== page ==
What intrigued me about it was the use of rye flour. I suspected my kids, who dislike rye bread, might find the rolls too aggressive in flavor. Wrong. There was just enough rye flour to give the dough character without overwhelming it. I also thought the rolls might be on the heavy side, again because of the rye flour. Again, wrong. Boyce’s technique of grating frozen butter into the flour, and then rolling and folding the dough croissant-style, meant that the baked rolls, a gorgeous burnished golden-brown spirals, were flaky, tender, and light.
You don’t have to take my word for it, though; just look at the pictures, taken by me with my point-and-shoot. My pictures do not lie because I am not nearly a good enough photographer to make them be anything but what they are. So what you see is what we ate (most enthusiastically, I might add). The recipe notes that these danish are best eaten the same day they are made, “ideally within the hour.” This is true, but we had some left over, so I heated them in the oven the next day. Even rewarmed, they were really, really good.
From Good to the Grain, by Kim Boyce with Amy Scattergood (Stewart, Tabori & Chang, 2010)
Headnote from the book: This recipe is all about technique. This doesn't mean that it is particularly difficult, merely that it has specific directions you'll want to follow closely. As in many pastry recipes, the condition and treatment of the butter is crucial. Here the butter is frozen before being grated, as it keeps the shreds of butter separate and prevents them from melting into the flour before the dough is baked. (Don't try this recipe on a very hot day.) When you stir the yeast mixture into the flour, be careful to do it briefly, barely combining the ingredients. When you master these techniques, the Danish will come out wonderfully flaky.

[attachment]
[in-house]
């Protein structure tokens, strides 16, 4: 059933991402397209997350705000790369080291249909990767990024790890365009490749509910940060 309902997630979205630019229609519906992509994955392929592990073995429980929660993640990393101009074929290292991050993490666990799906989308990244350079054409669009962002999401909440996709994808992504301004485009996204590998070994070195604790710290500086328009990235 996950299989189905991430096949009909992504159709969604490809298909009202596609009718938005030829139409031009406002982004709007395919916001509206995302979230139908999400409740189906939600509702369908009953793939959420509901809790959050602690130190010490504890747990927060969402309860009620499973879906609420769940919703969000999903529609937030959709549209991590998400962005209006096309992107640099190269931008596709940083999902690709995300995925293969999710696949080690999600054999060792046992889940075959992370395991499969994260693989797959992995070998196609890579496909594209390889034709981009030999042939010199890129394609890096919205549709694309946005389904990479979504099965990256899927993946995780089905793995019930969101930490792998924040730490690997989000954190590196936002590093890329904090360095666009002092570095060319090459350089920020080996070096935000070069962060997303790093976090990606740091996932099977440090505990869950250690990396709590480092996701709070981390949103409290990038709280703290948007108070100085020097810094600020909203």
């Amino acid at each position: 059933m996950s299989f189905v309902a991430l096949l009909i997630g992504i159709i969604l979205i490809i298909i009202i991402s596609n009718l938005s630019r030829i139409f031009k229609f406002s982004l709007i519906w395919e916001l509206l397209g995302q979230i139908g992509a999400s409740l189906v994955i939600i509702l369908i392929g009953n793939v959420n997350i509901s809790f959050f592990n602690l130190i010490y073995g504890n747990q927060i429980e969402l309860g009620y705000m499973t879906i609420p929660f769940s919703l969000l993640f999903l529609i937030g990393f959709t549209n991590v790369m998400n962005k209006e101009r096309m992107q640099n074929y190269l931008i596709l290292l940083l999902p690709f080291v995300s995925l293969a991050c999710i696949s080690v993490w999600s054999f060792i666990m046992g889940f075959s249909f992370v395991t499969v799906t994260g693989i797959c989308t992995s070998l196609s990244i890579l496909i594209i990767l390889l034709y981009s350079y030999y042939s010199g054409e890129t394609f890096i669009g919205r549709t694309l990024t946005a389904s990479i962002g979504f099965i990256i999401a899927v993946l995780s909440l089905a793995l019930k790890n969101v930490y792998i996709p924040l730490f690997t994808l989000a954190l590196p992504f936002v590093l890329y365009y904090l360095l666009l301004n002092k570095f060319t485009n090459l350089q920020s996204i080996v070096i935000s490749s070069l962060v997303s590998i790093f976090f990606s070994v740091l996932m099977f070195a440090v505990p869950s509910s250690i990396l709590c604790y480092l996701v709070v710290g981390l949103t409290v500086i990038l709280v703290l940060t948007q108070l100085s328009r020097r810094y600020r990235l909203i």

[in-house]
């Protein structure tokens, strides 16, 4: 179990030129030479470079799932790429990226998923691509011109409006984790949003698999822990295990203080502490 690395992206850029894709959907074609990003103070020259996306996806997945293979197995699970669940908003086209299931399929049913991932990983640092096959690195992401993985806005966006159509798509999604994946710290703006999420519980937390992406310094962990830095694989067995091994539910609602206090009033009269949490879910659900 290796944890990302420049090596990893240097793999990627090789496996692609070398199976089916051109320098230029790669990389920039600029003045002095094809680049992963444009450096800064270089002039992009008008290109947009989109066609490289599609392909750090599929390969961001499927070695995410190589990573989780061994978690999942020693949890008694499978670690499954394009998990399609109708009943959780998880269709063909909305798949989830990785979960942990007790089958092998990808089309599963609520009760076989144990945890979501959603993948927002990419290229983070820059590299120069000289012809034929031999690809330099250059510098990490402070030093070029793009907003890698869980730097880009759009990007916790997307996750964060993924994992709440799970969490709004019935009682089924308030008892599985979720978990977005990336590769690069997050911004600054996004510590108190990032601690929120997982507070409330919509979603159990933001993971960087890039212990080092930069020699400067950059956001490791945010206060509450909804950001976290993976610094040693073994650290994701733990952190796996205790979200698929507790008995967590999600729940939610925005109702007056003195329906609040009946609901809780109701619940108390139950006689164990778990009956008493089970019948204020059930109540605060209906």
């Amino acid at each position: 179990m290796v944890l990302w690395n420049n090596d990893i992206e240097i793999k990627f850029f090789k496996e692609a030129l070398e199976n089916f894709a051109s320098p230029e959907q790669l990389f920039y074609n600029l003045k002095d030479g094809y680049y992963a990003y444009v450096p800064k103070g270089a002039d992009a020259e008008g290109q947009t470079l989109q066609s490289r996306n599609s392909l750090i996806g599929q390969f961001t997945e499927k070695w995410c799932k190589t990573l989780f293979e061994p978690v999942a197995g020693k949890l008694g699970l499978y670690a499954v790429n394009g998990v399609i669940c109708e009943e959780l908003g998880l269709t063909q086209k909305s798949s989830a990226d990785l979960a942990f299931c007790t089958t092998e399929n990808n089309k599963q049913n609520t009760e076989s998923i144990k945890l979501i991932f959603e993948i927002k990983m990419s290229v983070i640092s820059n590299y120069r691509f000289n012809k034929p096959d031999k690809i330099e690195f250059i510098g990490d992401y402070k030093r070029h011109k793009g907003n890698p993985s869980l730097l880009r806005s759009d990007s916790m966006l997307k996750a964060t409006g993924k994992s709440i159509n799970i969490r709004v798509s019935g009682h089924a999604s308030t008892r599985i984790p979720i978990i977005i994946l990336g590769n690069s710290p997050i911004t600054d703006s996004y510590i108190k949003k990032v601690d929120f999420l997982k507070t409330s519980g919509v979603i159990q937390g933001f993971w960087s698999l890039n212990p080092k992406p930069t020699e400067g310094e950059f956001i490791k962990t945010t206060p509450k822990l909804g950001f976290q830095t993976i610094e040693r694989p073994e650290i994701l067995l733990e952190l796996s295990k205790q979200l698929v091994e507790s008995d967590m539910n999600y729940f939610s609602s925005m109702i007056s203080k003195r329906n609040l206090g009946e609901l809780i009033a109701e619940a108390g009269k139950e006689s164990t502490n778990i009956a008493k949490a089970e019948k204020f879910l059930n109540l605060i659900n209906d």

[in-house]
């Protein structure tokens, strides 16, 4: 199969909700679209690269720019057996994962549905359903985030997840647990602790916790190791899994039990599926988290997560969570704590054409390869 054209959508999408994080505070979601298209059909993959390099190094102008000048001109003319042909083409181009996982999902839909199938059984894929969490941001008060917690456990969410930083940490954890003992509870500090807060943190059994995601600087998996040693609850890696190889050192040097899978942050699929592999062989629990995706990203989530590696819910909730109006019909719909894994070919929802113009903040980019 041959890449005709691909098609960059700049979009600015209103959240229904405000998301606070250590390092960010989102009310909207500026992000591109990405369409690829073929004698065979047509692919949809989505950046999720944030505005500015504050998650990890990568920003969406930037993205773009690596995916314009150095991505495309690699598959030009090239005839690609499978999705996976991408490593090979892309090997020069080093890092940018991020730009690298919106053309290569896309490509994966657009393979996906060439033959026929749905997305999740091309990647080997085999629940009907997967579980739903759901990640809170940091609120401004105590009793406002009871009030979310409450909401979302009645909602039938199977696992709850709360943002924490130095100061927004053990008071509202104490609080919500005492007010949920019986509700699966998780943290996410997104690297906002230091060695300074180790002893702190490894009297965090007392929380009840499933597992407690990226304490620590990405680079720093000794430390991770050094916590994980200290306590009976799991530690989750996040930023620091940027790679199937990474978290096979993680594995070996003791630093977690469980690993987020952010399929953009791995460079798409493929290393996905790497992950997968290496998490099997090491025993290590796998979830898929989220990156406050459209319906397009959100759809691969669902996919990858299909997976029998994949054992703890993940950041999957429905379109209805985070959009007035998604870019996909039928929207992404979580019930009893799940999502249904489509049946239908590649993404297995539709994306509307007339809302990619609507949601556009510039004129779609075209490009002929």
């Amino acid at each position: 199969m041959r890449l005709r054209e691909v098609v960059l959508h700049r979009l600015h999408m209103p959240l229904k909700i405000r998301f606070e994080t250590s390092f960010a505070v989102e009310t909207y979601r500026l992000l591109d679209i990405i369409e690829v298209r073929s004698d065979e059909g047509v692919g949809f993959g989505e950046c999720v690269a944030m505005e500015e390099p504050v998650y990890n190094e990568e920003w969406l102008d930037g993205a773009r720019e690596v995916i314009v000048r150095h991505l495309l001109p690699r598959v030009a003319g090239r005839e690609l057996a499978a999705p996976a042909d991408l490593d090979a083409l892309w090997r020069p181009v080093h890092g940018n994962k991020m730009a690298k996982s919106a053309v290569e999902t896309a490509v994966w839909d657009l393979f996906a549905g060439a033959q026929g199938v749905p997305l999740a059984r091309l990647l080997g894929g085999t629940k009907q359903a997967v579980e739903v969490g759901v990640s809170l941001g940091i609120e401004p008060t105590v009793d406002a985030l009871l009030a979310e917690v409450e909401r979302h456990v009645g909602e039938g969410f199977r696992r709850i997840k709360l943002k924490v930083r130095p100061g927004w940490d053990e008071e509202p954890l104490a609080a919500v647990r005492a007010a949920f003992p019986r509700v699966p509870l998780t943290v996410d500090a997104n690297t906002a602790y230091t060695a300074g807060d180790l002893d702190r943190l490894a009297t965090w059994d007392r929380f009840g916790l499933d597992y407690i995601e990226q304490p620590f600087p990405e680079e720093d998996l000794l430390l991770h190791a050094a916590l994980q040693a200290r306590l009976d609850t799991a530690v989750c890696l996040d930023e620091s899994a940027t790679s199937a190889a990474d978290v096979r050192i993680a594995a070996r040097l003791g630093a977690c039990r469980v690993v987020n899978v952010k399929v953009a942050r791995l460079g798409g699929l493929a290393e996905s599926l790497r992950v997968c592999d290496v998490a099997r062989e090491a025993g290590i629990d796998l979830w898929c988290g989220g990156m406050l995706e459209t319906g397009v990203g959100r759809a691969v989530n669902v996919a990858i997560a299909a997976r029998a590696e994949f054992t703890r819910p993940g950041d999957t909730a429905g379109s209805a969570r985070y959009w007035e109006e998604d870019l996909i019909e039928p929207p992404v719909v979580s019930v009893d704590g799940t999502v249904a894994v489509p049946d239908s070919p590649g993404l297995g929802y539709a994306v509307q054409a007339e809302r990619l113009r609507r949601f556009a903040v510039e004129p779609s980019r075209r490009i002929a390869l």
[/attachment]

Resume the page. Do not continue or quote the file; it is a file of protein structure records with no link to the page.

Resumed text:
My notes: I made only two small changes to the original recipe, which called for buttering the rolled-out dough and sprinkling it with maple sugar and brown sugar. I had no maple sugar, but I did have a packet of something called coconut sugar, which I had bought at one of those spice shops that seem to be everywhere nowadays. I used that in place of the maple sugar. But I still wanted that maple flavor, so I melted some butter with maple syrup and brushed this on top of the rolls, once right before they went into the oven and once during baking. Nobody complained.
- Butter for the baking sheets
- *Dry mix: *
- 1 cup rye flour
- 2 cups all-purpose flour
- 1/4 cup sugar
- 1 1/2 teaspoons kosher salt
- 6 ounces (1 1/2 sticks) unsalted butter, frozen
- Wet mix:
- 1 package plus 1 teaspoon active dry yeast (3 1/2 teaspoons total)
- 3/4 cup whole milk, warmed to about 100 degrees F
- 1 egg
- 3 tablespoons unsalted butter, softened to room temperature
- 1/4 cup maple sugar
- 2 tablespoons dark brown sugar